So I was in the shower Wednesday morning, and I was thinking about the Rotten Tomatoes users’ unusually vicious responses to negative reviews of “The Dark Knight,” and you know me, I’m always looking for a little fun, so I thought, “I should post a negative quote on Rotten Tomatoes just to see if they wish fiery death upon me, too.”
And so I did. I wrote a “review” of the film that simply said this:
This is easily the worst Batman film so far, and I include “Batman & Robin” in that statement.
Just kidding. It’s fantastic. My real review will be posted Thursday. I just wanted to see if a negative quote on Rotten Tomatoes would get me the same kind of psychopathic comments that other negative reviews have gotten. If it does, I guess that means those idiots really are just going by the one-sentence quotes, and not actually clicking over to read the whole review.
At Rotten Tomatoes, I gave it a “Rotten” rating and posted the first sentence as my quote: “Easily the worst Batman film so far, and I include ‘Batman & Robin’ in that statement.”
(Didja know that the RT staff doesn’t assign Fresh or Rotten or choose the quotes, but that the critics themselves usually do it? I suspect the big-time critics like Ebert have interns do it for them, or maybe the RT people give them special consideration. But most critics — particularly those of us on the lower rungs — provide our own quotes.)
I did all of this just before 10 a.m. Within 45 minutes, there were 67 comments posted. You can read them all here. To my great surprise, almost everyone did actually click the link to read the whole review before they posted, and thus saw the joke and laughed at it. In fact, the sudden massive influx of traffic clogged my site for several minutes.
Fortunately, there were also a few who gave the expected “You suck I hate you I hope you die” responses, only to re-post a few minutes later sheepishly saying, “Whoops, I guess I should have read the review first.”
Several people assumed I was trying to punk the RT system, and that the RT staff was to blame for getting it wrong. (They didn’t know how the system works, as parenthetically described above.) I hadn’t realized this at first, but this was actually a good movie to apply a practical joke to, since so much of the film’s viral marketing has related to the Joker’s pranks.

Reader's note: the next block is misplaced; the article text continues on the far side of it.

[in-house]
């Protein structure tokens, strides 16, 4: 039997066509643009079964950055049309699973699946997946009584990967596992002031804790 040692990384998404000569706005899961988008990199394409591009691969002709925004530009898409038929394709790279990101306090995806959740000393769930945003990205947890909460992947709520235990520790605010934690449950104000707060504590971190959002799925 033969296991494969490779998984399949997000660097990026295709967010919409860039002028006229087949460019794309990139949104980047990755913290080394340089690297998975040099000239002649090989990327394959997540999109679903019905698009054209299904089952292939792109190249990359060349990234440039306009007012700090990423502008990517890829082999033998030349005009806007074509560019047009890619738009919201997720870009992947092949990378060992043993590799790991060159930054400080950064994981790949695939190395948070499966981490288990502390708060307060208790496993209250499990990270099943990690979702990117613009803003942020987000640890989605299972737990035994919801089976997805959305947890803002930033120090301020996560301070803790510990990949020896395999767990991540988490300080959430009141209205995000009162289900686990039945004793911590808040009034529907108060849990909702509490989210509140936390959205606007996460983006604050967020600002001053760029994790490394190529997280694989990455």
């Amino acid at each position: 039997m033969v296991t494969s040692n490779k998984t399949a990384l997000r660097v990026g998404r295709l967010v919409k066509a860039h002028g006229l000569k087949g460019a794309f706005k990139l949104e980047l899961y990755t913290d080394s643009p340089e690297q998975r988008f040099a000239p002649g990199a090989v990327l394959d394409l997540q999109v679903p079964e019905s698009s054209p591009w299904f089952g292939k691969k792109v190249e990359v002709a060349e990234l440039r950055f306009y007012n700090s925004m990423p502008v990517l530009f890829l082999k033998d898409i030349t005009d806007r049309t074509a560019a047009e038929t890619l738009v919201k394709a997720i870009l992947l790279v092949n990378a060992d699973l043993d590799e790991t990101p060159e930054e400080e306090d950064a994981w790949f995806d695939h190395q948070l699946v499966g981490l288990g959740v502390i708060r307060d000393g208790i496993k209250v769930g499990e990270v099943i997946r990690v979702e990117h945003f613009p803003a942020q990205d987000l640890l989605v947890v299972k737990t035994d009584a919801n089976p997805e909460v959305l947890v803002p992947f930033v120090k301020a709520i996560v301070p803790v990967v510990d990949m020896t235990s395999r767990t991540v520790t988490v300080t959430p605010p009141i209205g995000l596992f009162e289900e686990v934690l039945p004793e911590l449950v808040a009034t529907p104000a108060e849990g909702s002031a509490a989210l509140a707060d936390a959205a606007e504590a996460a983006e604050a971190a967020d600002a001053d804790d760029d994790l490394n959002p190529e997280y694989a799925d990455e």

One person thought the joke was on me, as RT was certainly never going to link to my reviews again. Surely I would be cast out for violating the sanctity of the Rotten Tomatoes system.
The RT staff did take down the quote, actually, after 45 minutes, which is why the comments stopped so abruptly. One of the tech guys, who has always been very helpful and courteous to me, sent me an e-mail explaining why they had to do this. I didn’t object, of course — after all, I hadn’t actually written a review, and what I had written wasn’t meant to be taken seriously. It was too bad the fun had to end, but c’est la vie.
But some of the people who caught the joke still alarmed me. One said this:
I almost punched my monitor when I saw this. Then I read the review, realized the joke, and LOL’D. Well played.
See, there’s that anger we were talking about. You should be worried when your initial response to a negative movie review is to punch something.
A prevalent theme in the comments was that while my prank was funny and all, I still shouldn’t have done it because now my fake negative review had brought down the film’s overall Rotten Tomatoes score:
LOL but Rotten Tomatoes better fix it…
This was ****ing genious!!! But yeah take it off because it’s also affecting the film’s rating.
Please change it. Quit abusing this site.
It was a funny joke but He knocked down the percentage down from 90% to 89%. RT REMOVE THIS!
Lmao! you gotta fix this though…
I DONT CARE ABOUT HIS VOTE, JUST NEED TO GET BACK TO 90%
To summarize, here’s what happened: Some fans of the movie (who haven’t seen it yet, by the way) decided that the film’s Rotten Tomatoes score is going to be very important to them. This was an arbitrary decision, of course; the RT score could be 0% and they would still be allowed to like the movie. The RT score affects them in no way whatsoever. Nonetheless, they decided it was important, and my messing with it was Very Serious Business.
Seriously, dude, don’t even joke about not liking “The Dark Knight.” I know you’re trying to be funny and everything, but seriously. We don’t make jokes like that. We don’t pretend to not like “The Dark Knight.” That’s not cool, dude. Don’t even joke.
(That wasn’t a quote; that was my summary of what their attitude seemed to be.)
I guess you can add that to your list of things that shouldn’t be treated lightly:
– National tragedies
– The Holocaust
– Reviews of Batman movies
Good to know! I’ll keep that in mind for next time.